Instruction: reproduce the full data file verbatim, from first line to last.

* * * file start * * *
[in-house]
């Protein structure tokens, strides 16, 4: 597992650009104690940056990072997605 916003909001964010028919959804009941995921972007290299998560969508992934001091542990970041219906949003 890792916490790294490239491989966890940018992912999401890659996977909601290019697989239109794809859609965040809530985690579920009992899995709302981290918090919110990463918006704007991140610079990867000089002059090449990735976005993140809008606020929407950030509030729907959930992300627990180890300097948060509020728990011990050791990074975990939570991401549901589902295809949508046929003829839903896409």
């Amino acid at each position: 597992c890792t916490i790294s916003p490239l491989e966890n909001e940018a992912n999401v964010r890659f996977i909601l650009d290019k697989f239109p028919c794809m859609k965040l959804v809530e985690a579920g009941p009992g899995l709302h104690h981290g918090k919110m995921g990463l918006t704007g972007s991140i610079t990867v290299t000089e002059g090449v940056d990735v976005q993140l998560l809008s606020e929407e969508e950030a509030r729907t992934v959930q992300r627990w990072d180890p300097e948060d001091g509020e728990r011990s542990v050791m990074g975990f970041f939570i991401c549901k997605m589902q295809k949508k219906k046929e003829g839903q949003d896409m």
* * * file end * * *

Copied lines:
[in-house]
């Protein structure tokens, strides 16, 4: 597992650009104690940056990072997605 916003909001964010028919959804009941995921972007290299998560969508992934001091542990970041219906949003 890792916490790294490239491989966890940018992912999401890659996977909601290019697989239109794809859609965040809530985690579920009992899995709302981290918090919110990463918006704007991140610079990867000089002059090449990735976005993140809008606020929407950030509030729907959930992300627990180890300097948060509020728990011990050791990074975990939570991401549901589902295809949508046929003829839903896409």
């Amino acid at each position: 597992c890792t916490i790294s916003p490239l491989e966890n909001e940018a992912n999401v964010r890659f996977i909601l650009d290019k697989f239109p028919c794809m859609k965040l959804v809530e985690a579920g009941p009992g899995l709302h104690h981290g918090k919110m995921g990463l918006t704007g972007s991140i610079t990867v290299t000089e002059g090449v940056d990735v976005q993140l998560l809008s606020e929407e969508e950030a509030r729907t992934v959930q992300r627990w990072d180890p300097e948060d001091g509020e728990r011990s542990v050791m990074g975990f970041f939570i991401c549901k997605m589902q295809k949508k219906k046929e003829g839903q949003d896409m």